Hopefully, the hero will realize the heroine is more than a pretty pie. Thank you, Micah, for all the help.

Sunday, July 19, 2020

We're All In This Together

I don't know about you, but I've been hearing from my family and friends on a regular basis these days. If it's done nothing else good, at least the Corona Virus has brought my family closer. We have weekly phone call check-ins now, to make certain everyone is still safe and healthy. And my friends, who are the family I've chosen, not the one I was born into, all check in several times a week, so we can stay abreast of each other and our emotions as we roll along through this crisis.

This past week, I heard from my 85-year-old uncle in Ohio. The last time we talked was months ago. 

So, silver lining to this madness. I'll take it. 

In times such as we're currently living through, it's family and friends that can get you to the other side. I feel a circling of the wagons taking place in America. Stay safe and wear your mask. 

Sunday, July 12, 2020

Bring On The Heat

It's summer in the south...need I say more?

It you're addicted to the HGTV show HomeTown, like so many of my friends are, you know how hot southern summers can be. Poor Ben can't get through a day without his shirt being soaking wet from his sweat within minutes.

But I'm talking here about another kind of heat. Here's part of a review from my latest book, A British Heiress in America:

 In some of Becky Lower's hottest writing to date, we see a British stowaway make her way to Boston in the heart of upheaval.

My best friend had an aunt named Dot who I had the pleasure of meeting a few years before she passed on. She was well into her 80s when we met, but she got a kick out of knowing an actual author and insisted on reading my books. Her only complaint about them was the sex part was boring and I should learn some new tricks. After reading this book, my friend said Aunt Dot would have been pleased.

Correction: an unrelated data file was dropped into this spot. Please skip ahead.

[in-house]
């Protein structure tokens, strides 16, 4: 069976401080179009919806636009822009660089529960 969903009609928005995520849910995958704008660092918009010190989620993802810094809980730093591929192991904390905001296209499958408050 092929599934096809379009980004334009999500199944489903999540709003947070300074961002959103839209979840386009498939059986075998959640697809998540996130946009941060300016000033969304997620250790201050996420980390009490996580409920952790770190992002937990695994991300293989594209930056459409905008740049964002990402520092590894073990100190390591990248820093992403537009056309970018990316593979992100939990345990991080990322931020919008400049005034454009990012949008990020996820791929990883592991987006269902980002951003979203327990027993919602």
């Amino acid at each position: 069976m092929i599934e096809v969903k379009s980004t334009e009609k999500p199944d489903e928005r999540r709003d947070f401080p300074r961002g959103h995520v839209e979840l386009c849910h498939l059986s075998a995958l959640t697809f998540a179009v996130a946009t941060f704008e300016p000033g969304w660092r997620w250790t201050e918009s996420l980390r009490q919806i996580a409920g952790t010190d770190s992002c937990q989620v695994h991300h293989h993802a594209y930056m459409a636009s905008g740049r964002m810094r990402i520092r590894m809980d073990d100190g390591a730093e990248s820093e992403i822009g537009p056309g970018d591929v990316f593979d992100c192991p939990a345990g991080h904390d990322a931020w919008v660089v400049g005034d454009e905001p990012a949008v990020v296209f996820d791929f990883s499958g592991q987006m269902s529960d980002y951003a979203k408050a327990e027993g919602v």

This is the start of a trilogy about three English ladies who, for differing reasons, reach the shores of America during the Revolutionary War. Book One sets the tone for the rest of the series, and if this one is considered hot, the rest of them should be as well. Especially the second one, which is entitled A British Courtesan in America. 

So, I've been spending this week, which is the hottest week of the year so far here in North Carolina, amping up the heat in my second book. Even in the A/C, it's getting hot in here. 

Any recommendations on how to cool off? 

Sunday, July 5, 2020

Giving Thanks

I know–it's not Thanksgiving.

But it is Independence Day Weekend. It's time to give thanks for being raised in this country. When I was a kid, living in the country, we just had sparklers for fireworks. It wasn't until I moved to Washington, DC, while in my 20s, that I saw real fireworks. The show during the celebration of our nation's 200th anniversary, in 1976, has never been duplicated, at least in my mind.

This year, it's not safe to gather for a big fireworks display, so my dog, Mary, and I are staying home and hunkering down. We'll stay safe and count our blessings. Mary's thankful for the new FreshPet Chicken bits I bought for her, since she no longer is interested in dry food. I'm thankful I can work from home and only wander out to the grocery and the dump. I'm thankful to my loyal fans who have been waiting for two years for the Revolutionary Women series to be published. I hope the wait was worthwhile. I love each of my spunky heroines. They would have contributed to the cause of freedom, for sure.

We are facing new challenges to that freedom today. As Ben Franklin said about the type of government we had, so long ago. "It's a Republic, if you can keep it."

We are trying, Ben.

I'm thankful that my voice counts, as small as it is. I can peacefully protest, even though that's been called into question lately. I will wear my mask in public, not question the choices of others, and cast my vote in November. That's my right and for that, I'm thankful. 

Happy Independence Day Weekend, everyone!

Sunday, June 28, 2020

Virtually Speaking

It's been a busy week with the whirlwind tour accompanying the release of A British Heiress in America. In years past, I would have appeared at the local bookstore, shook hands and shared hugs with readers, signed copies of my print books. Not this year.